Subornation of Perjury
To establish a case of subornation of perjury, a prosecutor must
demonstrate that perjury was committed; that the defendant procured the
corruptly, knowing, believing or having reason to believe it to be false
testimony; and that the defendant knew, believed or had reason to believe
the perjurer had knowledge of the falsity of his or her testimony.|
To secure a conviction for subornation of perjury, the perjury
must actually have been committed. United States v. Hairston, 46
361, 376 (4th Cir.), cert. denied, 116 S.Ct. 124 (1995). The
perjury must be proved under the standards required by the applicable
statute. Thus, if section 1621 applies to the underlying perjury, the two
witness rule must be met, but not if section 1623 applies to the underlying
perjury. United States v. Gross, 511 F.2d 910, 915 (3d Cir.),
denied, 423 U.S. 924 (1975). Physical coercion need not be proven in
prosecutions for subornation of perjury. United States v. Heater, 63
311, 320 (4th Cir. 1995), cert. denied, 116 S.Ct. 796 (1996).
to suborn perjury may be prosecuted irrespective of whether perjury has been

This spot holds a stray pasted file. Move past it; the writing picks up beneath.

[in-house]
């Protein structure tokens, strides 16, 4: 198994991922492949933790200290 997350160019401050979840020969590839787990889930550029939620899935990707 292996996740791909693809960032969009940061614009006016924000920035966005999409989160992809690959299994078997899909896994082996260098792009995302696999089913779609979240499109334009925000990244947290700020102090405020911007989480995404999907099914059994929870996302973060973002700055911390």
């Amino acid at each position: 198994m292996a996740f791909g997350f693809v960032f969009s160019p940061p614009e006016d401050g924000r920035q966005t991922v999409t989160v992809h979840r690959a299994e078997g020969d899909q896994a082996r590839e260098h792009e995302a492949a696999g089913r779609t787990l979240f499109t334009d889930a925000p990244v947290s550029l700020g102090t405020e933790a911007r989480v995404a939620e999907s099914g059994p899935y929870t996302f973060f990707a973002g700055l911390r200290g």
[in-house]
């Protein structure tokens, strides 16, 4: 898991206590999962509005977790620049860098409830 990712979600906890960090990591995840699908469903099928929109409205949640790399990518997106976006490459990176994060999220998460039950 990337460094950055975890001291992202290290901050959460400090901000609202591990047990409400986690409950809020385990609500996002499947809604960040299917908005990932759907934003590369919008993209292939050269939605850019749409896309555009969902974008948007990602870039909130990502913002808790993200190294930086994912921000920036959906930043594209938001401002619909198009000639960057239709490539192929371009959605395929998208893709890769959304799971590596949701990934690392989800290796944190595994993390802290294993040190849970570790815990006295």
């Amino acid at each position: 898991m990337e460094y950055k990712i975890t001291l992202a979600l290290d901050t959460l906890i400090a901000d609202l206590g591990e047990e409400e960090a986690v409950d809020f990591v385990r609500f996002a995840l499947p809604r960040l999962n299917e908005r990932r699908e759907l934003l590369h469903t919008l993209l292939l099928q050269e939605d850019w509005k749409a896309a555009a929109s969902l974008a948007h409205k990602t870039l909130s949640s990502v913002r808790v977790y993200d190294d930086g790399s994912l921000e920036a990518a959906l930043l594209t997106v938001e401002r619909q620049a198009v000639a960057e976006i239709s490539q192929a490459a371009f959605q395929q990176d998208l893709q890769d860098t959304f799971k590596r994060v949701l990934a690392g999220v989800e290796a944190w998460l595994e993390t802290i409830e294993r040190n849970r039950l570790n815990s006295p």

committed. The two witness rule does not apply in conspiracy prosecutions.
Solicitation of perjured testimony also may be prosecuted as obstruction of
justice irrespective of whether the perjured testimony took place.
States v. Silverman, 745 F.2d 1386, 1395 (11th Cir. 1984).
Because the crime of subornation of perjury is distinct from that
perjury, the suborner and perjurer are not accomplices; however, a person
causes a false document to be introduced through an innocent witness can be
liable as a principal under 18 U.S.C. § 2(b). United States v.
Walser, 3 F.3d 380, 388 (11th Cir. 1993).
The attorney's ethical obligations when confronted by a client who
wishes to testify falsely are discussed at length in Nix v.
U.S. 157 (1986). See also Rules 1-102, 4-101 and 7-109 of the Code
Professional Responsibility, Canons 1, 4, and 7, and Ethical Consideration
[cited in USAM 9-69.200]